Spawn of Mars
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The Goblin Emperor
Hugo Awards 2015 - Novel by Katherine Addison
Friday, May 29, 2015 6:59 pm
I am a voter for the 2015 Hugo Awards. I am posting my thoughts about the candidate works. Be warned that spoilers abound.

Maia, the half-goblin and youngest son of the Emperor of the Elflands, banished with his mother from the court, inherits the crown when the Emperor and all other his other sons are killed in an airship accident (which was, in fact, no accident). Maia is not at all prepared and has to find his place.

To begin with, this novel passed one of my standard tests: I never cringed at the dialogue. Sometimes I cringed at what was being said, but never the way it was being said. None of it was cloying or cute. Indeed, none of the writing made me cringe. That may seem like faint praise, but it's not. Addison's style is controlled and effective. She revealed things in a sound order, with a sound pacing. Things followed one another well and I wanted to keep reading. Her fantasy world did not dazzle me and seems a bit conventional (even to me, who doesn't read much fantasy), but it worked.

At one point, Maia receives a letter from Mer Celehar, who is investigating the sabotage that killed the previous Emperor. The letter is long and describes everything Celehar has been up to. Momentarily I thought: "This stuff is good. Addison should have narrated this action as a sub-story instead of having it relayed in a messenger speech." But immediately I realized two things. First, the action was engaging enough, even if presented at a remove. Second, any sub-story — that is, a chapter from Celehar's point of view — would have been contrary to the novel's approach. Everything is from Maia's point of view. Maia is in every scene. This is a book about Maia as Emperor, not about court intrigue and the like. The intrigue is there, of course, but only as something around Maia. In the end, Addison's disciplined maintenance of one point of view keeps you properly bound to Maia's travails.

Early on there are some conventional hints of steampunk (most notably: transport via airship). I appreciate such things, not least because I favor tech even in my fantasy. And while this is not a steampunk novel by any means, the clockwork steam-tech is actually relevant. The Clocksmiths' Guild figures in both the sabotage that starts the tale and the building of a wonderful mechanical bridge. This bridge is an occasion of Maia's political assertion and, in the end, symbolic of Maia's nature as an Emperor. It is pleasing that the tech is not just decoration.

This being a novel published in 2014, I was braced (as ever) for social nonsense.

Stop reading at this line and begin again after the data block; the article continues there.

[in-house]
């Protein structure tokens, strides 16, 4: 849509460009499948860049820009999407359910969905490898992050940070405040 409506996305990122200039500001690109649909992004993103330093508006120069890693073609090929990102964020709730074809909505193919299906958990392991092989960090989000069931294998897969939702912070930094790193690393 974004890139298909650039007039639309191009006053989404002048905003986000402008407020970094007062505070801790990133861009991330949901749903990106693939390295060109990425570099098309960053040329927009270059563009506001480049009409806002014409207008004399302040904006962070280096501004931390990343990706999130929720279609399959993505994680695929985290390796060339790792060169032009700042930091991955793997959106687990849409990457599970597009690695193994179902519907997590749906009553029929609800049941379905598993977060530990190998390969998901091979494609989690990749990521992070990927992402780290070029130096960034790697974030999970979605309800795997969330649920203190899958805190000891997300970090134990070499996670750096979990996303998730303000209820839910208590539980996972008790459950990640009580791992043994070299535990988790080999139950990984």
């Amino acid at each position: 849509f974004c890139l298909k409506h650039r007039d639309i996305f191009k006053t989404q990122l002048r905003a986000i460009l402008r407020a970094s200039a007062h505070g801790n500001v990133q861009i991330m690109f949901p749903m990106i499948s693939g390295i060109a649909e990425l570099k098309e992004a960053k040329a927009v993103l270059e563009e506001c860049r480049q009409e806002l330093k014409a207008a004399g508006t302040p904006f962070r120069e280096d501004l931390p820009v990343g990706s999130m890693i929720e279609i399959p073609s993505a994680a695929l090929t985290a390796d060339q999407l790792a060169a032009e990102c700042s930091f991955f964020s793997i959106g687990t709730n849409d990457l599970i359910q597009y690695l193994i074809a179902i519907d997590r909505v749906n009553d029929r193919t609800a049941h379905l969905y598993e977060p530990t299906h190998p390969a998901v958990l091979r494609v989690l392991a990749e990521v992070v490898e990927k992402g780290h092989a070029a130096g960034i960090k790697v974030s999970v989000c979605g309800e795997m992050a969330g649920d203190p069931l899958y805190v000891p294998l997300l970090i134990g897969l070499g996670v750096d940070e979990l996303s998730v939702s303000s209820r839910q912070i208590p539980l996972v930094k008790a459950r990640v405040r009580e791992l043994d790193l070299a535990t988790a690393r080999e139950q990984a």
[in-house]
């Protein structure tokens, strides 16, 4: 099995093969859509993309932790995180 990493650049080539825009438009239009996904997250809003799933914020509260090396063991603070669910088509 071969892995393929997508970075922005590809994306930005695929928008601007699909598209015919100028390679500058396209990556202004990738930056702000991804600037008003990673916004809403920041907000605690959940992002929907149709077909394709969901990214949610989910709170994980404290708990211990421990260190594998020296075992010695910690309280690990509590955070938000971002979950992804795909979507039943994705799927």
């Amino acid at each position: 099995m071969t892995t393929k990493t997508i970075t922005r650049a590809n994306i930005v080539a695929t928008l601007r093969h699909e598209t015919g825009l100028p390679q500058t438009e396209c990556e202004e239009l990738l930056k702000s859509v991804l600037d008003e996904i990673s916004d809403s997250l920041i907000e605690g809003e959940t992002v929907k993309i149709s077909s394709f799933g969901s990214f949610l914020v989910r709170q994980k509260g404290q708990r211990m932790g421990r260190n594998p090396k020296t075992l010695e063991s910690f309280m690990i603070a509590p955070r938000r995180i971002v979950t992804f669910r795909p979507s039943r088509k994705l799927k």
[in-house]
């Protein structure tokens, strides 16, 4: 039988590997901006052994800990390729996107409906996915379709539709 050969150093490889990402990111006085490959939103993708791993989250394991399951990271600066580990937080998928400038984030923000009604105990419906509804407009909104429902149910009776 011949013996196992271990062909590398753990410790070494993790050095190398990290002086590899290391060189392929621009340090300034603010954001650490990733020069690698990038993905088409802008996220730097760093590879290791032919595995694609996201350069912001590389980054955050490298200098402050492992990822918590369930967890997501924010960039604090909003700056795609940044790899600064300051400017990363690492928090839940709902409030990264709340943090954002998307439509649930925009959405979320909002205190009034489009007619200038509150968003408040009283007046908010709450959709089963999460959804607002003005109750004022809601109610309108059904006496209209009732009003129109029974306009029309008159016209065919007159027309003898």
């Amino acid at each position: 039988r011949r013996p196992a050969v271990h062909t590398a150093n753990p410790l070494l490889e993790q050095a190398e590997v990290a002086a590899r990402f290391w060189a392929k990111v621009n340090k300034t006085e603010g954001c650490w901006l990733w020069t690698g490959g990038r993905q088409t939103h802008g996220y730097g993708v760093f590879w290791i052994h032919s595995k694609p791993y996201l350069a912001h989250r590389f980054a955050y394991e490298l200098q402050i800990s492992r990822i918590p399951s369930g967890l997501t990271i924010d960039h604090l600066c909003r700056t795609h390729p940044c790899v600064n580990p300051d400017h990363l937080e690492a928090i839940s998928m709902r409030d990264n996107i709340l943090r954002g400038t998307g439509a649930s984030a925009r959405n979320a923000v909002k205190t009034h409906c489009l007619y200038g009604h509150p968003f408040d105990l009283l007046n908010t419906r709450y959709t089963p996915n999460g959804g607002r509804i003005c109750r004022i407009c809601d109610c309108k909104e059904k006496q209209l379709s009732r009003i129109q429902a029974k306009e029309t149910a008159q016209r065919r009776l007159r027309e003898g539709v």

Celehar has been disgraced for having a male lover who was also a murderer. A nobleman is afraid of having a young man interviewed in wake of an assassination attempt because, of course, he is lusting after that young man. One of Maia's goblin half-sisters became a pirate captain and has a "wife." This final tidbit is more like signaling from Addison than agitprop, but the implication is that a woman naturally might have a "wife." These things are tolerable, however, not least because no character says: "Golly, there's nothing wrong with loving a man, Celehar!" And indeed, the characters, at least, tend to accept that such loves are "unnatural." So the homosexual messaging was mild.

On the other hand, the feminist messaging kneecaps the novel. And I mean kneecaps it. Despite some misgivings, I was really enjoying things — and then in Chapter 34 (of 35), we get the full-on "Hear Me Roar" denouement. Now, the things presented are not non sequiturs. Addison is actually a careful writer, and I'm generally impressed with the way everything was neatly plotted, not least the intrigue. Nothing in Chapter 34 comes out of the blue. However, it was all better left unsaid.

Except — I realized sadly as I read on — Chapter 34 was Addison's point. She could no more leave it unsaid than simply stop writing.

Take, as an example, Maia's elven half-sister Vedero. Earlier she had been promised as wife to a son of a prominent family. There had been no formal contract, however. And as it turns out, she does not wish to be married. Maia asks her what she would do, were she not given in marriage. And she replies that she would "study the stars."

Yes, fine, there are girls who would rather be scholars than wives. It's a character touch, it explains her refusal, it's a nod to the conventions of this girls-can-do-anything era of ours. But in Chapter 34, Maia joins Vedero at the telescope. Vedero is, of course, wearing trousers. She goes on about the wondrous telescope — which was designed by a woman. Then she goes on about her colleagues, of whom one is translating works of poetry, another is writing a treatise, another has started a magic school for girls... Yea, all sorts of women disdaining marriage and motherhood! "Women," as Vedero says, her shoulders "stiffly defensive," "can and should do the same intellectual work as men."